Until The Birds Return (En attendant les hirondelles)

Algeria (2017) Dir. Karim Moussaoui

You cannot escape your past. Being young – by that I mean under 30 – doesn’t exclude you either, having already lived a third of your life. However, fate has a funny way of dragging those things we thought we had forgotten back up again.

Property dealer Mourad (Mohamed Djourhri) visits his ex-wife Lila (Sonia Mekkiou) to try to convince their son Nassim (Zineddine Hamdouche) not to quit his medical studies. On the way home, when Mourad’s car breaks down, he witnesses a man being attacked, but is too scared to call the police. When Nassim is taken to hospital following a motorbike accident, Mourad hears of a patient being beaten into a coma, and panics.

One of Mourad’s workers, Djalil (Mehdi Ramdani) drives his friend Tayeb (Chawki Amari) and his daughters Aïcha (Hania Amar) and Nadjla (Saadia Gacem) to Aïcha’s wedding. When food poisoning derails the trip, Djalil and Aïcha, formerly a couple, are forced to spend time together, realising they can’t let their past go. Finally, neurologist Dahman (Hassan Kachach) on his way to a promotion and a marriage, learns he is being accused of wrongdoing during the civil war.

I don’t know anything about Karim Moussaoui but from watching Until The Birds Return I suspect he is a fan of Abbas Kiarostami, which isn’t a bad influence for a filmmaker to have. I say this because the earthy style and texture of this triptych film has echoes of the late Iranian’s works, in how so much is unsaid but says a lot, as viewed through a distinctly curious prism.

Algeria, like many African countries, has suffered much turmoil via the 1991-2002 civil war. Whilst this film is set in the present day (well, 2017), it is implied the ghosts of this tumultuous time still linger for many. Finding a connection to something, anything, by way of bouncing back is the intrinsic theme, be it money, people, or status; For Mourad in the first story, it might be all three.

Wife no 1 Lila, a schoolteacher soon to retire, is a tough cookie by the way she carries herself, but Mourad also has a problem with French born second wife, Rahsa (Aure Atika). Desperately unhappy and homesick, Rasha wants to go home to France; Mourad is sympathetic, except a huge contract to build a new hospital has come his way and he needs to finalise that deal. Then Nassim’s accident happens and Rasha is shut out again.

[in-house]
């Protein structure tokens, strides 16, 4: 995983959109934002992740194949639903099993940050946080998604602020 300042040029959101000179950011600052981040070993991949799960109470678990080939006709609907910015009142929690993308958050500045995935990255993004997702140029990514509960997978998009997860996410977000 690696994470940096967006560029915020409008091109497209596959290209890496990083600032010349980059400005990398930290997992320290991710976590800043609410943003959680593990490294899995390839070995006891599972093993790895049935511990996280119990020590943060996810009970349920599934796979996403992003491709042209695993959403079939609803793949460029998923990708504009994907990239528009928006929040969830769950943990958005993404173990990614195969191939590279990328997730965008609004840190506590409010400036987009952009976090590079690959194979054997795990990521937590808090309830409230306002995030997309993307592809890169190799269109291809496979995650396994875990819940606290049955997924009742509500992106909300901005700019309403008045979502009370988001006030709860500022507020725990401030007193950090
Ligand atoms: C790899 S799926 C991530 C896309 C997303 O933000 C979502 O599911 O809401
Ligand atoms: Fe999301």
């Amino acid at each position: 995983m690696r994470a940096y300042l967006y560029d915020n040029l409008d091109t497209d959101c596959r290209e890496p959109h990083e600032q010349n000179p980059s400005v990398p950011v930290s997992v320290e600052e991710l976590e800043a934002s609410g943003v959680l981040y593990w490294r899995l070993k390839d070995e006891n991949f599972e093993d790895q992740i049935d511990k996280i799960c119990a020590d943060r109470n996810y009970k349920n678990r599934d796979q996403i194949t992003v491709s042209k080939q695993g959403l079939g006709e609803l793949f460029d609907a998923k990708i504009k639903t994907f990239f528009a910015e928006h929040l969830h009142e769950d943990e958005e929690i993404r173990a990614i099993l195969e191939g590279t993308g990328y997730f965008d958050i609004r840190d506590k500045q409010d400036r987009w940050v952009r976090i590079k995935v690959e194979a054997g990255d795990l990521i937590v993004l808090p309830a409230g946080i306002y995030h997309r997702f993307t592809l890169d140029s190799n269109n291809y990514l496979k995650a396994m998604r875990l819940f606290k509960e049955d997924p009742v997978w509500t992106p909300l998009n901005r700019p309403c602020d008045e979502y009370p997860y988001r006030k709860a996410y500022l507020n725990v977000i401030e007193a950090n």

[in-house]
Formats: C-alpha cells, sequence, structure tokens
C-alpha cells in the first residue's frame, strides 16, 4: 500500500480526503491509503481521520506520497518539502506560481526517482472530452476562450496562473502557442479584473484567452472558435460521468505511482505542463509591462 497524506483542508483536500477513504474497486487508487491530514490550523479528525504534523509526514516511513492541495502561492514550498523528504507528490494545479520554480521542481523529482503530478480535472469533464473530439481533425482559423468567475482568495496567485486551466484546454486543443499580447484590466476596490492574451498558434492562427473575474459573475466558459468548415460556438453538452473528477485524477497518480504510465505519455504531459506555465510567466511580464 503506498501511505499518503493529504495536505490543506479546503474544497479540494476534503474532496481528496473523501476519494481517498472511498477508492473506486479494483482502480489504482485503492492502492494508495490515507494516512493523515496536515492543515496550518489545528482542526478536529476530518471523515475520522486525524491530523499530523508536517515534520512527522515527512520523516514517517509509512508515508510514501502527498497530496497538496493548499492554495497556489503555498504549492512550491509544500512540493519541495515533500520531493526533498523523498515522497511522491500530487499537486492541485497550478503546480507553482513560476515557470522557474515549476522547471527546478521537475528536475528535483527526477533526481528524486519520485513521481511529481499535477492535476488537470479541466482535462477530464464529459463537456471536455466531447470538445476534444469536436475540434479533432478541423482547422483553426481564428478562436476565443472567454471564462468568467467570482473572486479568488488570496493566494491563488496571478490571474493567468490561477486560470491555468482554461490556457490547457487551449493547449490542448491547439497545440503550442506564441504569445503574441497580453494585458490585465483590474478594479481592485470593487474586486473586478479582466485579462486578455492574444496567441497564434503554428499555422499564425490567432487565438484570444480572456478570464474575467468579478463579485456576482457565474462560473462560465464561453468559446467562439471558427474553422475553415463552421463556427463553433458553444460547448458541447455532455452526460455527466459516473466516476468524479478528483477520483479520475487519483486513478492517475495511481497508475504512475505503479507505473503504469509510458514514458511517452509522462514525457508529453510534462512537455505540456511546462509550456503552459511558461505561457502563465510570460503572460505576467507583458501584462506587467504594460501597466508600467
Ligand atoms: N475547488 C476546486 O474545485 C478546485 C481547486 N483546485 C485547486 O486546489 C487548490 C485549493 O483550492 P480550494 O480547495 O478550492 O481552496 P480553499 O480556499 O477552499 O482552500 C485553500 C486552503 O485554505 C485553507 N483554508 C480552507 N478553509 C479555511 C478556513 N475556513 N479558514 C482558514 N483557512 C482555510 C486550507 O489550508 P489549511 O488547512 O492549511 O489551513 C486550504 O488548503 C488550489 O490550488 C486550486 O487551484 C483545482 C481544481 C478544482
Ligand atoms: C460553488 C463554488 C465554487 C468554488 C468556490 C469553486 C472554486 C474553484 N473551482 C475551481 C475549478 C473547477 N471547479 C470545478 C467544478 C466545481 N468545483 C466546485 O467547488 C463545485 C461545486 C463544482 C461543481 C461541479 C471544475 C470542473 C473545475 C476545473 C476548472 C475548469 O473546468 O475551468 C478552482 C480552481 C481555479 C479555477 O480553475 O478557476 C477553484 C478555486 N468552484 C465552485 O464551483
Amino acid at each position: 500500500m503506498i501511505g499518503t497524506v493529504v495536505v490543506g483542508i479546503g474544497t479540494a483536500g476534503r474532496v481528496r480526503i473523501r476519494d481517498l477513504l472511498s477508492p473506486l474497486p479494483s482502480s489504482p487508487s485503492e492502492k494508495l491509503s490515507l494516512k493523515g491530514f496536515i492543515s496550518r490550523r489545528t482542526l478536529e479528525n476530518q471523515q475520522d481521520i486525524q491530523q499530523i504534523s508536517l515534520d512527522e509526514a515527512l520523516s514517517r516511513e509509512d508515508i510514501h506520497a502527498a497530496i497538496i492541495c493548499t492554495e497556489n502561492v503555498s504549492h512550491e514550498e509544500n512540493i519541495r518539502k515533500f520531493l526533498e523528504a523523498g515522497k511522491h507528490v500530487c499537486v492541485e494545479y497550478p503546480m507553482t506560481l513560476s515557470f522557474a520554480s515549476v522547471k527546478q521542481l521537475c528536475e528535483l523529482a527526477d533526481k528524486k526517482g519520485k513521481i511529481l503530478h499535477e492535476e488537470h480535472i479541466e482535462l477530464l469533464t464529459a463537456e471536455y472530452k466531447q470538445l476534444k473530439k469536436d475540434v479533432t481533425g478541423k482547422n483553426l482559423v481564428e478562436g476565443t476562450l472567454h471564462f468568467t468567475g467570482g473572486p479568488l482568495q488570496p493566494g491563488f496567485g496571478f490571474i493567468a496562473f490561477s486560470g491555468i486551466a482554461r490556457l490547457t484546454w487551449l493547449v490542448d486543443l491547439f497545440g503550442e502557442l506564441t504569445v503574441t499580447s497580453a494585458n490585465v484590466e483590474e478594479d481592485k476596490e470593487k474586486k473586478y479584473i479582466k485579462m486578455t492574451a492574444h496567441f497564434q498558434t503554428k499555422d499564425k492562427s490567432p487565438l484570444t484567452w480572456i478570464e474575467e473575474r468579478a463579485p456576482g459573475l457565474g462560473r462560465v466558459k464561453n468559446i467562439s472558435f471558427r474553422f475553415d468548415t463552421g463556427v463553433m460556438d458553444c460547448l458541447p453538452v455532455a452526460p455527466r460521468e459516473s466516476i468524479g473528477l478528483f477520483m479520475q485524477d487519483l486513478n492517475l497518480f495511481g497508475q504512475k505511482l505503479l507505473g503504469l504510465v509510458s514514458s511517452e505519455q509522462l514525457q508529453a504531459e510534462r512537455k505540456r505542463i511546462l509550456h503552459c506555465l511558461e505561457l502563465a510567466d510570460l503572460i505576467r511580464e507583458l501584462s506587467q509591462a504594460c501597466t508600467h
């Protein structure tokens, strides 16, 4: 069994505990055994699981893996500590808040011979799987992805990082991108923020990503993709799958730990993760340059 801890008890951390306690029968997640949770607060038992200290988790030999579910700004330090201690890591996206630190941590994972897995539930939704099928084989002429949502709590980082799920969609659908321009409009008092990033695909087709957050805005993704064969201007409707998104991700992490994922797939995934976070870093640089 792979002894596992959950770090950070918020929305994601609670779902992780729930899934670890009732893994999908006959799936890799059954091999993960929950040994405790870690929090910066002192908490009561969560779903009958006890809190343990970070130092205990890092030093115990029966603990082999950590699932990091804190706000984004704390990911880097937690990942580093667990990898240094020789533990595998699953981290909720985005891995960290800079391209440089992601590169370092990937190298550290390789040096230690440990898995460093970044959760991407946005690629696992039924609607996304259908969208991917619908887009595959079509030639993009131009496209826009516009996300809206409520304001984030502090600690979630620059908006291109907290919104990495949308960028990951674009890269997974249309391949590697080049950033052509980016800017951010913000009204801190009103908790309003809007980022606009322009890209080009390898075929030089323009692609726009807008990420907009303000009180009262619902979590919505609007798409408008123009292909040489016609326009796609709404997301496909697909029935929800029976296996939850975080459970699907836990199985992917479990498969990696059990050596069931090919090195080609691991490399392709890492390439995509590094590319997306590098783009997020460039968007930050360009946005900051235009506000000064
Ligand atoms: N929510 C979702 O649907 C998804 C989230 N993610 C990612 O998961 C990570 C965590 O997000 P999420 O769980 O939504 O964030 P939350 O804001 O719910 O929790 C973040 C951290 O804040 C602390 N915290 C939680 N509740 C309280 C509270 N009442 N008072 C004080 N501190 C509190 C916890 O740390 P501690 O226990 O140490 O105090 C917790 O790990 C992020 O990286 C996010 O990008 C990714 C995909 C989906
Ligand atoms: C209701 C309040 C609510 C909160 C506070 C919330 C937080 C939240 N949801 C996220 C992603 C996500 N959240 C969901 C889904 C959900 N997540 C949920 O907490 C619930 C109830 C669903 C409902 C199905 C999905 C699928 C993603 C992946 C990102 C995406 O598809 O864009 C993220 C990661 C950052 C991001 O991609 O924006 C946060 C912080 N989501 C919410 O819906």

Unlike portmanteau films that tend to be split into chapters, we segue into the second story through Djalil asking Mourad for time off to play taxi for Tayeb and his daughters. It’s so seamless and without contrivance that the simplicity of it is genius; Moussaoui does this again for the third story, where Dahman is a driver stuck on the road, flagging down the taxi with Aïcha as a passenger for help.

Djalil and Aïcha’s prior relationship is subtly introduced, initially leading us to believe the awkward frisson between them is possibly through attraction both want to deny under the circumstances, until they get a moment together. We are to infer Tayeb didn’t know about this or he wouldn’t have asked Djalil, or maybe he is a rare tolerant father in a society that would have had Djalil burned at the stake for splitting with his daughter.

Hints of enmity remain for Aïcha despite having moved on, but being with Djalil again has an interesting effect on Aïcha – first the headscarf goes, then the inhibitions, and finally the anger, like Djalil is a symbol of freedom for Aïcha. The reconciliation doesn’t come from a passionate snog, rather a culturally bespoke dance to a hotel band, the body language of the moves acting as the words they can’t seem to say out loud.

Less effective is the abstract intrusion of another music band, this time leading to a full on Bollywood-esque dance routine in the middle of nowhere by way of concluding this segment. I’m not sure what the point of this was, unless the lyrics to the song have a narrative purpose to wrap this portion up. I’m certain at least, that it isn’t relevant to Dahman’s story, arguably the grittiest of the three.

Everything is coming up roses for Dahman until learning a woman (Nadia Kaci) has surfaced, accusing him of being party to an unpleasant situation involving her during the civil war where he was a conscripted doctor. The timing is disastrous, but Dahman needs to know what the woman wants after all this time and hunts her down. The result is tragic in ways we in the west would not expect.

Moussaoui and co-writer Maud Ameline ponder these disparate situations with one unifying factor – the lack of a conclusion! They are all left wide open without a resolve of any kind even hinted, let alone assumed by the audience. It’s like reading a novel and the last page is missing. The film ends with a man who is hardly in it, therefore giving the denouement to someone we have no reason to care about.

Such wilful obliqueness makes this a frustrating viewing experience after the engaging builds of each arc – even the mundane opening act. I’m sure this will work for those who like to use their imagination to fill in the blanks, but people who prefer a pay off will feel let down. It’s a shame as this is a well-made and naturally acted film, not quite vérité style but with an honest observance about it that revels in its cultural identity.

Then again, I did suggest a Kiarostami vibe was present and he was noted for his abrupt endings, although they didn’t always work either. Until The Birds Return stands a film with an intention to explore prevalent social themes but not the conviction or depth to follow this through. However, it has something about it that makes for an enigmatic window into Algerian society.


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